Experiment with a helium balloon, a hot air balloon, or a rigid sphere filled with different gases. Discover what makes some balloons float and others sink.
Biology is designed for multi-semester biology courses for science majors. It is grounded on an evolutionary basis and includes exciting features that highlight careers in the biological sciences and everyday applications of the concepts at hand. To meet the needs of today’s instructors and students, some content has been strategically condensed while maintaining the overall scope and coverage of traditional texts for this course. Instructors can customize the book, adapting it to the approach that works best in their classroom. Biology also includes an innovative art program that incorporates critical thinking and clicker questions to help students understand—and apply—key concepts.
By the end of this section, you will be able to:Describe how the structures of the lungs and thoracic cavity control the mechanics of breathingExplain the importance of compliance and resistance in the lungsDiscuss problems that may arise due to a V/Q mismatch
This is an activity where students watch what happens to marshmallows under pressure and relate it to Boyle's law.
Students learn about the fundamental concepts important to fluid power, which includes both pneumatic (gas) and hydraulic (liquid) systems. Both systems contain four basic components: reservoir/receiver, pump/compressor, valve, cylinder. Students learn background information about fluid power—both pneumatic and hydraulic systems—including everyday applications in our world (bulldozers, front-end loaders, excavators, chair height lever adjustors, door closer dampers, dental drills, vehicle brakes) and related natural laws. After a few simple teacher demos, they learn about the four components in all fluid power systems, watch two 26-minute online videos about fluid power, complete a crossword puzzle of fluid power terms, and conduct a task card exercise. This prepares them to conduct the associated hands-on activity, using the Portable Fluid Power Demonstrator (teacher-prepared kits) to learn more about the properties of gases and liquids in addition to how forces are transmitted and multiplied within these systems.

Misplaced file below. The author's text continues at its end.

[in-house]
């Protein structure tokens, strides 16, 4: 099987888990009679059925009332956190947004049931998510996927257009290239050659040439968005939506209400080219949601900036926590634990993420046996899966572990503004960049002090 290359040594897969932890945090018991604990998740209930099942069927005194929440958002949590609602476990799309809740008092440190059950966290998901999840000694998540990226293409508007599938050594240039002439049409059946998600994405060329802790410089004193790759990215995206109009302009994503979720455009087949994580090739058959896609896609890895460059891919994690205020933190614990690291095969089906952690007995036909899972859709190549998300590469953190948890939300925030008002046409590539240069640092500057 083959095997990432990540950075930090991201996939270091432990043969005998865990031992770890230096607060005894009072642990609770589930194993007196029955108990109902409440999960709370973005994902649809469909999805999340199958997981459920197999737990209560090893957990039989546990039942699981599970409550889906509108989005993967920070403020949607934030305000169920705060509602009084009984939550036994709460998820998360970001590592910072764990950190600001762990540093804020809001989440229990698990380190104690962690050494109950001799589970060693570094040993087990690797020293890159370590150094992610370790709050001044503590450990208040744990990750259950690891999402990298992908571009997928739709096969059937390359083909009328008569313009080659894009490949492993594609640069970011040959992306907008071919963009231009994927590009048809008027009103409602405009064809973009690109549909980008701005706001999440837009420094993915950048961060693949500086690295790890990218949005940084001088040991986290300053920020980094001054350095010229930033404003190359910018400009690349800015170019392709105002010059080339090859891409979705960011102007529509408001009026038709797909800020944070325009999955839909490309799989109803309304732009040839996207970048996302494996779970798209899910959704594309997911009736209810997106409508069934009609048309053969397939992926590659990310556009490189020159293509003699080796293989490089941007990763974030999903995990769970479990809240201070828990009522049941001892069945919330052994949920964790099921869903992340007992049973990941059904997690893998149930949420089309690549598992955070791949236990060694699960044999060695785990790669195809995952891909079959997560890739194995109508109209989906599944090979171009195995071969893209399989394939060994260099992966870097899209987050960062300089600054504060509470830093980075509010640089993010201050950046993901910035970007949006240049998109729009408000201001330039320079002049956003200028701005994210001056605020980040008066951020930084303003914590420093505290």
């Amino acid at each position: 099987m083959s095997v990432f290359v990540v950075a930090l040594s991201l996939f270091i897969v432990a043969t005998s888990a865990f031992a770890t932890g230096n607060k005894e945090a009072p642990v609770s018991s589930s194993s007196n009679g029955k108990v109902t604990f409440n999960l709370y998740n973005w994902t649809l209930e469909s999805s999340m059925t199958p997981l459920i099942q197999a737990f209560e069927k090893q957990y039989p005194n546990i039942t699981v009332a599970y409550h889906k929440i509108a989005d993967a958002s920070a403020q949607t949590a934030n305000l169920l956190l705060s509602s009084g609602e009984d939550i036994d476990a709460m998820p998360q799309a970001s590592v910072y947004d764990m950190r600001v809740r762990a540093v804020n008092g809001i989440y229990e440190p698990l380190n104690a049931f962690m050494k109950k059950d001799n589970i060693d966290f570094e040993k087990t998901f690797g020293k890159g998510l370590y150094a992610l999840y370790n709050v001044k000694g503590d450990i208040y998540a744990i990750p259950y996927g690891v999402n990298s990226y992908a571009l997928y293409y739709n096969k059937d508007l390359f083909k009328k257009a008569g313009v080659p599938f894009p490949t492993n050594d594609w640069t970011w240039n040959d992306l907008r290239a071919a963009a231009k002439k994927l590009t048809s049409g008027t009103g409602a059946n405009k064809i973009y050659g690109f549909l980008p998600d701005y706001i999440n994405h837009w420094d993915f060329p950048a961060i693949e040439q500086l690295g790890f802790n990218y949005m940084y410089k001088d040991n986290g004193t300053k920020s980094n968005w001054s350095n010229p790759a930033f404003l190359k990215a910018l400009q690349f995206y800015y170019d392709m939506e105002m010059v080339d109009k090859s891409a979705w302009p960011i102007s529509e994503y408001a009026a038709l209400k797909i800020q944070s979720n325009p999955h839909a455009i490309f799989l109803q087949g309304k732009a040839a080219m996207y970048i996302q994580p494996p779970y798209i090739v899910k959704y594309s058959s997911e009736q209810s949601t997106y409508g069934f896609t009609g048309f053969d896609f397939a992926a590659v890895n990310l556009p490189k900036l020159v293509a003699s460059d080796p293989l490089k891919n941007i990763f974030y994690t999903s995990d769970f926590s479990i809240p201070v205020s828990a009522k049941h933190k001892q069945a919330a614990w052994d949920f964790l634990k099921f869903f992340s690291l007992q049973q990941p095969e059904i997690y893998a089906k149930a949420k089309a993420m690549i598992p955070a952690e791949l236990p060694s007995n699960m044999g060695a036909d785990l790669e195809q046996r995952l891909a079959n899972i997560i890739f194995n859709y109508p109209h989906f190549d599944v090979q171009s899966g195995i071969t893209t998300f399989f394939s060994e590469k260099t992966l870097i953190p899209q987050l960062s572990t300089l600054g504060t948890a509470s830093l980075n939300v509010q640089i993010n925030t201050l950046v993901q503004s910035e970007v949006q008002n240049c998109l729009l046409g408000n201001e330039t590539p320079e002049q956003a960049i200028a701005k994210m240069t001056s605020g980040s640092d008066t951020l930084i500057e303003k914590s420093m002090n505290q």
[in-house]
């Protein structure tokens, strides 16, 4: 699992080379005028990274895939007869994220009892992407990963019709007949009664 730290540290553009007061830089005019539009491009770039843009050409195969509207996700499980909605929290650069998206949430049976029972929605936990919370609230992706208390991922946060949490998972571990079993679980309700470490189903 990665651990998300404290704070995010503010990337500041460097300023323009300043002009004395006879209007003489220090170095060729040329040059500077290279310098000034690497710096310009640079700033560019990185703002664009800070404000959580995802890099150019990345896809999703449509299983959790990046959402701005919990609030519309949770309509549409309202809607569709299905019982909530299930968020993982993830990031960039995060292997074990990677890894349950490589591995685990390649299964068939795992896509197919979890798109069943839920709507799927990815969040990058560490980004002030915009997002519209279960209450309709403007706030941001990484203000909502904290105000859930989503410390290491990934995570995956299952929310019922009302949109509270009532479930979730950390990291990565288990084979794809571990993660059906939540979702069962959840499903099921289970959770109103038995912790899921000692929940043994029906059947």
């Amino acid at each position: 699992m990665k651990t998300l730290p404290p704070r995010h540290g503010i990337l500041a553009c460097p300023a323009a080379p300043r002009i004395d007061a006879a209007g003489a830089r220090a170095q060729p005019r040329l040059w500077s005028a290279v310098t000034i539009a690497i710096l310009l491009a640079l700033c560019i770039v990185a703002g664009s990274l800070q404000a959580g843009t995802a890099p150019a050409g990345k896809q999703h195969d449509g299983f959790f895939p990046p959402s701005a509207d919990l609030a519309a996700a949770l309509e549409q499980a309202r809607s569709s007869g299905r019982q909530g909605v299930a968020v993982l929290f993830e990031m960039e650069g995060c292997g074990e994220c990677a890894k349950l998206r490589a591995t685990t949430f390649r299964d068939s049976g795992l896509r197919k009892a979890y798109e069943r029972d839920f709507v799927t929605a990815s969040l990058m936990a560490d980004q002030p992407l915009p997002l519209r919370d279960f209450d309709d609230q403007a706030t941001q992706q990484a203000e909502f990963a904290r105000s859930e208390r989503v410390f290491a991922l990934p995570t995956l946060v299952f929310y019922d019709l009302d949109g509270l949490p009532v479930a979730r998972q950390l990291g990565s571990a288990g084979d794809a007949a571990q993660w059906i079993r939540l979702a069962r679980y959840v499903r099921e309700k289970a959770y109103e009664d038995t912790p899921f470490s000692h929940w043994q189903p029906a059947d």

Pump gas molecules to a box and see what happens as you change the volume, add or remove heat, change gravity, and more. Measure the temperature and pressure, and discover how the properties of the gas vary in relation to each other.
Edited for Human Breathing OnlyBy the end of this section, you will be able to:Describe how the structures of the lungs and thoracic cavity control the mechanics of breathingExplain the importance of compliance and resistance in the lungsDiscuss problems that may arise due to a V/Q mismatch
Working in teams, students learn the basics of fluid power design using the PFPD as their investigative platform. They investigate the similarities and differences between using pneumatic and hydraulic power in the PFPD. With the main components of the PFPD already assembled, student groups determine the correct way to connect the valves to the actuators using colored, plastic tubing. Once connected, they compete in timed challenges to test their abilities to separate material out of containers using the PFPDs. NOTE: No special pre-requisite knowledge is required for students to be successful in this activity.